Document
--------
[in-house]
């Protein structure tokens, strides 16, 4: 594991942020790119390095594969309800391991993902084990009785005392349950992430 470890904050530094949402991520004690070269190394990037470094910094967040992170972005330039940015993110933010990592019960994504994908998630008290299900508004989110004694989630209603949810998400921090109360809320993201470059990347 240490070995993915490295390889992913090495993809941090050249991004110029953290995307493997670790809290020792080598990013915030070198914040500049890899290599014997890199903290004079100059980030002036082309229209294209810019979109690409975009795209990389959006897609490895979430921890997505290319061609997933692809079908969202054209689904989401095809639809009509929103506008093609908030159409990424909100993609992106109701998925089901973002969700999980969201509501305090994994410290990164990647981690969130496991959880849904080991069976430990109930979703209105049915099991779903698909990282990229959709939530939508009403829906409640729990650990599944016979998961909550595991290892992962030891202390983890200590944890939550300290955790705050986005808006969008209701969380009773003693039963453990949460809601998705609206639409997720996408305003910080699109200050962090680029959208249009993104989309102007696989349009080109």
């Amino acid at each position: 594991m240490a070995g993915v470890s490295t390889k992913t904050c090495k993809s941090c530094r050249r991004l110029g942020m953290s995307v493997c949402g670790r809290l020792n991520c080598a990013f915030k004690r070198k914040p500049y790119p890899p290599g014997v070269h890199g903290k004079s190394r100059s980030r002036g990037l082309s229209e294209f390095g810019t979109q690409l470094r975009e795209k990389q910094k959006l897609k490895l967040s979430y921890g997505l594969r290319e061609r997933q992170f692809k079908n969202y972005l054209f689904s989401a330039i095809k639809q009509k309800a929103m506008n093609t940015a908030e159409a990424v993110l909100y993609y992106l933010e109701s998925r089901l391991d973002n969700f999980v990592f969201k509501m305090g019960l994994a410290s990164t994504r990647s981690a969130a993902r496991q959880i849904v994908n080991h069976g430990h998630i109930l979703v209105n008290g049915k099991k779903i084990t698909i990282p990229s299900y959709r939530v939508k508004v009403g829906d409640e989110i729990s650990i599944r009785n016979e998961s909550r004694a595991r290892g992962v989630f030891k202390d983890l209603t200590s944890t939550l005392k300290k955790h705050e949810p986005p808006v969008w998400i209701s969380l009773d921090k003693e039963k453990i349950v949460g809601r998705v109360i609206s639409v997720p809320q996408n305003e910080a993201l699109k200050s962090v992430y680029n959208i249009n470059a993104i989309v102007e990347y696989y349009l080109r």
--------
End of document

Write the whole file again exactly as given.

[in-house]
């Protein structure tokens, strides 16, 4: 594991942020790119390095594969309800391991993902084990009785005392349950992430 470890904050530094949402991520004690070269190394990037470094910094967040992170972005330039940015993110933010990592019960994504994908998630008290299900508004989110004694989630209603949810998400921090109360809320993201470059990347 240490070995993915490295390889992913090495993809941090050249991004110029953290995307493997670790809290020792080598990013915030070198914040500049890899290599014997890199903290004079100059980030002036082309229209294209810019979109690409975009795209990389959006897609490895979430921890997505290319061609997933692809079908969202054209689904989401095809639809009509929103506008093609908030159409990424909100993609992106109701998925089901973002969700999980969201509501305090994994410290990164990647981690969130496991959880849904080991069976430990109930979703209105049915099991779903698909990282990229959709939530939508009403829906409640729990650990599944016979998961909550595991290892992962030891202390983890200590944890939550300290955790705050986005808006969008209701969380009773003693039963453990949460809601998705609206639409997720996408305003910080699109200050962090680029959208249009993104989309102007696989349009080109």
């Amino acid at each position: 594991m240490a070995g993915v470890s490295t390889k992913t904050c090495k993809s941090c530094r050249r991004l110029g942020m953290s995307v493997c949402g670790r809290l020792n991520c080598a990013f915030k004690r070198k914040p500049y790119p890899p290599g014997v070269h890199g903290k004079s190394r100059s980030r002036g990037l082309s229209e294209f390095g810019t979109q690409l470094r975009e795209k990389q910094k959006l897609k490895l967040s979430y921890g997505l594969r290319e061609r997933q992170f692809k079908n969202y972005l054209f689904s989401a330039i095809k639809q009509k309800a929103m506008n093609t940015a908030e159409a990424v993110l909100y993609y992106l933010e109701s998925r089901l391991d973002n969700f999980v990592f969201k509501m305090g019960l994994a410290s990164t994504r990647s981690a969130a993902r496991q959880i849904v994908n080991h069976g430990h998630i109930l979703v209105n008290g049915k099991k779903i084990t698909i990282p990229s299900y959709r939530v939508k508004v009403g829906d409640e989110i729990s650990i599944r009785n016979e998961s909550r004694a595991r290892g992962v989630f030891k202390d983890l209603t200590s944890t939550l005392k300290k955790h705050e949810p986005p808006v969008w998400i209701s969380l009773d921090k003693e039963k453990i349950v949460g809601r998705v109360i609206s639409v997720p809320q996408n305003e910080a993201l699109k200050s962090v992430y680029n959208i249009n470059a993104i989309v102007e990347y696989y349009l080109r």